HIIT for the Older Adult

A special thanks goes out to Juetta West, a Practice community member-at-large, who sent me a recent article on Why Older People Should Not Shy Away from High Intensity Exercise. As the article notes:

When you look for the largest factors that influence early mortality rates, they include poor diet, high blood pressure, obesity and tobacco use. HIIT training can have a significant, direct impact on blood pressure and metabolism, which in turn positively affects calorie burn and weight loss (assuming you eat more than you burn). It also aids in oxygen consumption and can lower blood sugar and decrease blood sugar and insulin resistance.

The same article also suggests that “adding high-impact exercises into the mix was found to help with bone density,” quoting a study that appeared in the Journal of Bone and Mineral Research (JBMR), where 101 women underwent eight months of regular high intensity resistance and impact training (HIRIT) and experienced significant gains in their bone density that remained even if they stopped regular training.

I agree. HIIT training can be good for older adults, as can high impact training.

BUT

It’s important to ask the obvious question: Are HIIT and HIRIT right for me? If you were to ask me that question, I would need to know the following before recommending them as training modes for you:

Age

Medical history to date, including musculoskeletal injuries, cardiac risks, inflammation-based conditions like arthritis, and bone density related conditions like osteoporosis

Training history to date

Current levels of hip/knee/ankle mobility, balance, shoulder mobility, trunk stability, and rotary stability

Current ability to competently perform the following movement postures and patterns:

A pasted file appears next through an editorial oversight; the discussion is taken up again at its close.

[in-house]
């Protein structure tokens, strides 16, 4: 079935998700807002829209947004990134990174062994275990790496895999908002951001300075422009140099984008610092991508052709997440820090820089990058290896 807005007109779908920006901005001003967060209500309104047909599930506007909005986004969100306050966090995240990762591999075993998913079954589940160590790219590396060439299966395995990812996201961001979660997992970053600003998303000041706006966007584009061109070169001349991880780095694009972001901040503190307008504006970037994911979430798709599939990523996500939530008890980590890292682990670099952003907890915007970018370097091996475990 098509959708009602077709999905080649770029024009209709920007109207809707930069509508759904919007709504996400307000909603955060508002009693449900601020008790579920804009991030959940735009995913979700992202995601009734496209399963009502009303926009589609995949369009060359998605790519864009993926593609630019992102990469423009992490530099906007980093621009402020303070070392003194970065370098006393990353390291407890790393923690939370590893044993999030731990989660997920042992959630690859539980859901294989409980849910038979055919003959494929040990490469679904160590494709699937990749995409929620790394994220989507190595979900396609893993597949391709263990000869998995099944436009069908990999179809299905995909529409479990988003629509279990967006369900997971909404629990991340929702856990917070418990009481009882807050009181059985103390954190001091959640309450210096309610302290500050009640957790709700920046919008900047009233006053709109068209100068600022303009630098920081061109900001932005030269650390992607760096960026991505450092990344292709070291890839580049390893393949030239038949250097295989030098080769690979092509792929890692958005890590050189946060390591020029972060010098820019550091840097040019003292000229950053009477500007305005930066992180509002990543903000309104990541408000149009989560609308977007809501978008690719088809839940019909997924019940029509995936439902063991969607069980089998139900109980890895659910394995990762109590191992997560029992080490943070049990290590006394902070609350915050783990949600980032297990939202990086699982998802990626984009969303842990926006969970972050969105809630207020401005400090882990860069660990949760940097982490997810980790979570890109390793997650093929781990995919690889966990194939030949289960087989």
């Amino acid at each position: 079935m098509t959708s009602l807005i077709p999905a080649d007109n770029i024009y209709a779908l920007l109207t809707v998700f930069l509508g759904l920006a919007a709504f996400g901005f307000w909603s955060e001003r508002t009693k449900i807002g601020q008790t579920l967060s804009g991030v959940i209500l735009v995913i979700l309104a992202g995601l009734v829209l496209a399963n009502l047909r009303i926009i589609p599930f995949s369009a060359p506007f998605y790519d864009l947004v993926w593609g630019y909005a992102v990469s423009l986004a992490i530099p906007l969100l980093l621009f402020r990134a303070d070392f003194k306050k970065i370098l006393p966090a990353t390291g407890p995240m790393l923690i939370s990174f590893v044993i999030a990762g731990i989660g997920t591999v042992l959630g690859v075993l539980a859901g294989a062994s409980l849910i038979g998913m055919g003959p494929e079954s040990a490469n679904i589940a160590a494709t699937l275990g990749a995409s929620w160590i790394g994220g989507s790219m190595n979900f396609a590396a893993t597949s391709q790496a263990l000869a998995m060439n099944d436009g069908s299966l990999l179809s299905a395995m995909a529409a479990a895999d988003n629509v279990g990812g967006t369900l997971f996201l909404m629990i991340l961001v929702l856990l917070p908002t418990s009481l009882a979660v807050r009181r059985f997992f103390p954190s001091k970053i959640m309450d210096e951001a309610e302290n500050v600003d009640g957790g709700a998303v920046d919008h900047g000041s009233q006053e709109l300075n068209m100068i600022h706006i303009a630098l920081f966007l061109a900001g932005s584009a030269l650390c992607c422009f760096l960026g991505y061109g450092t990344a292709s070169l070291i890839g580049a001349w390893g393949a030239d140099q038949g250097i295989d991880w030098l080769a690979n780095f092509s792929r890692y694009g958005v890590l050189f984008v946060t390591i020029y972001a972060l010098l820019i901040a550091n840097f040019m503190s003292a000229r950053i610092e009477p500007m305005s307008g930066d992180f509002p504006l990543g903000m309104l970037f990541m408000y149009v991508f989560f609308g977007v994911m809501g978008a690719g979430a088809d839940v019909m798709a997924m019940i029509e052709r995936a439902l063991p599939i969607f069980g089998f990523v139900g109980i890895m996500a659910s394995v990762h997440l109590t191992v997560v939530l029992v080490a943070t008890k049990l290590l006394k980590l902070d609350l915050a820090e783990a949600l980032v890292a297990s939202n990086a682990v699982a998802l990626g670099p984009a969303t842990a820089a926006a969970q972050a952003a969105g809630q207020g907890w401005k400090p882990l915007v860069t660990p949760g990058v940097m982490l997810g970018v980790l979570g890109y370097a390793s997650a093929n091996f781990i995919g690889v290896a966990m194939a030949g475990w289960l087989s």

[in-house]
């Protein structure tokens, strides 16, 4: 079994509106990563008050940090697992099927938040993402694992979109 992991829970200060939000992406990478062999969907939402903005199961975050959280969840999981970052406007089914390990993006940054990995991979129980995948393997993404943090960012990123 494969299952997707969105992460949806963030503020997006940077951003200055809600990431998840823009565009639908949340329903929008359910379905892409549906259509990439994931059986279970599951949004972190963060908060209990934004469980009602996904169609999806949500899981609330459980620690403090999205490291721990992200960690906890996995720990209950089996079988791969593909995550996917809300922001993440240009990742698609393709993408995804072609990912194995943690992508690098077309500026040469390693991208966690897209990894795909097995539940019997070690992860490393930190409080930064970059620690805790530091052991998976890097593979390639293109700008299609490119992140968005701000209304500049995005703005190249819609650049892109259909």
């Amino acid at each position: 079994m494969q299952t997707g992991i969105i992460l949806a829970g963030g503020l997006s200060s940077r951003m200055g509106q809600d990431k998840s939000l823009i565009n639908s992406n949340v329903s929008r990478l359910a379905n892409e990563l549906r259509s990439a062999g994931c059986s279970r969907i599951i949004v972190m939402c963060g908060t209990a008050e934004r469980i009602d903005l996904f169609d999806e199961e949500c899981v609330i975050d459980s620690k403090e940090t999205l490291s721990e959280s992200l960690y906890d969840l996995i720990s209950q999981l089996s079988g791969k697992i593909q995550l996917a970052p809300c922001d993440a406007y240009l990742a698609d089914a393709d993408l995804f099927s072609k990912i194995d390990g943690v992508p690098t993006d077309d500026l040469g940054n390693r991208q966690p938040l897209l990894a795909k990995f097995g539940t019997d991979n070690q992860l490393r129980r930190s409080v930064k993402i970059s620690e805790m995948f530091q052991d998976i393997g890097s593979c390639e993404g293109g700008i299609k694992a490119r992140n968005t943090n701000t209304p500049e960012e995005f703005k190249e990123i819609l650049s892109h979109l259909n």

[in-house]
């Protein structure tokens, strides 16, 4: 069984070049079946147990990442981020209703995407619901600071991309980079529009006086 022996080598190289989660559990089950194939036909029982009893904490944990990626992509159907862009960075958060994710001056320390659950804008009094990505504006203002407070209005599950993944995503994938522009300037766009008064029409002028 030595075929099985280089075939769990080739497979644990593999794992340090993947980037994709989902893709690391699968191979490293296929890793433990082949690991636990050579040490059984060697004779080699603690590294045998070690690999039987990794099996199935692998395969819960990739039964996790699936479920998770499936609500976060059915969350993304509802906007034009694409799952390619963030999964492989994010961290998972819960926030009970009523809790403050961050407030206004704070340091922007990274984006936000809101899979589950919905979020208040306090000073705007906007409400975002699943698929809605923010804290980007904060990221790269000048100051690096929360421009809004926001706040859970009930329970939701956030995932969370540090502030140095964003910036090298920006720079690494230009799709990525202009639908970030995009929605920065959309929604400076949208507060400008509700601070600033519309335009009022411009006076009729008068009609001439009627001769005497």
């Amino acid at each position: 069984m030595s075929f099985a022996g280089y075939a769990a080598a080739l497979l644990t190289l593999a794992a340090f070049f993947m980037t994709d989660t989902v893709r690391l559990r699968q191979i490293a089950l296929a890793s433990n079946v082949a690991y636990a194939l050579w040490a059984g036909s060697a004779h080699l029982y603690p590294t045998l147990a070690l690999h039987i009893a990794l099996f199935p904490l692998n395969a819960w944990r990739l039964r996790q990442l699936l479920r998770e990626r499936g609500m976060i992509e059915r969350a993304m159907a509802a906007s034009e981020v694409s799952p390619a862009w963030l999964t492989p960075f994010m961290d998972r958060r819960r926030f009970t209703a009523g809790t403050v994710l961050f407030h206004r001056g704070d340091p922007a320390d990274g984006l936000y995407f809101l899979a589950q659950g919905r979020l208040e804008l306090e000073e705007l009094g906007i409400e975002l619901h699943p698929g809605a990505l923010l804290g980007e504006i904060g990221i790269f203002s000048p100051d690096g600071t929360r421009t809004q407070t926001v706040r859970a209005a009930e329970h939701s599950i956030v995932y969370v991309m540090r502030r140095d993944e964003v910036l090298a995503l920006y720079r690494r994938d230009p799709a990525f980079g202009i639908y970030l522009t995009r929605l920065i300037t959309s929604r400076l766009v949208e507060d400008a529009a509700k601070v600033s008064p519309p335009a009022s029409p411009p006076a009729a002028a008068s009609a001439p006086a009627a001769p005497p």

• Half get up
  • Leg lowers
  • Shoulder bridge
  • Swan dive prep
  • Swimming
  • Leg pull front
  • Lateral flexion
  • Roll up
  • Teaser
  • Crab walks
  • Kneeling hip hinge
  • Half kneeling lunge
  • Tree
  • Squat

Any fan of HIIT will tell you that, with the exception of the squat, none of these patterns are likely to appear in a typical high-intensity, high-impact workout, and they’re right.

These patterns are part of the Over Fifty Fitness (OFF) Series 1 chart, and they are decidedly moderate intensity and low impact.

All of the patterns in series 1 are prerequisites to those patterns which make up the bulk of HIIT drills.

If you can’t perform these patterns without compensating, or without pain, you aren’t (yet) a great candidate for HIIT or HIRIT.

Based on my 20K hours of experience working with clients over fifty, the road to HIIT and HIRIT passes through all of the OFF patterns in Series 1 and the upcoming Series 2.

Why? Unlike when you were in your 20’s, 30’s and even 40’s, one significant injury can eliminate all of the gains you’ve made over years, and potentially block you from the health benefits and feelings of wellness that you were training for in the first place. I’ve made this mistake in the past, with myself and with some of my clients. It’s my responsibility to ensure that it doesn’t happen again

I am all for high intensity workouts, but before you sprint, jump squat, and kettlebell swing, let’s first make sure you’ve built a foundation for success. Reply to this email to set up your HIIT readiness assessment today!

Best wishes for a successful September,

Patrick

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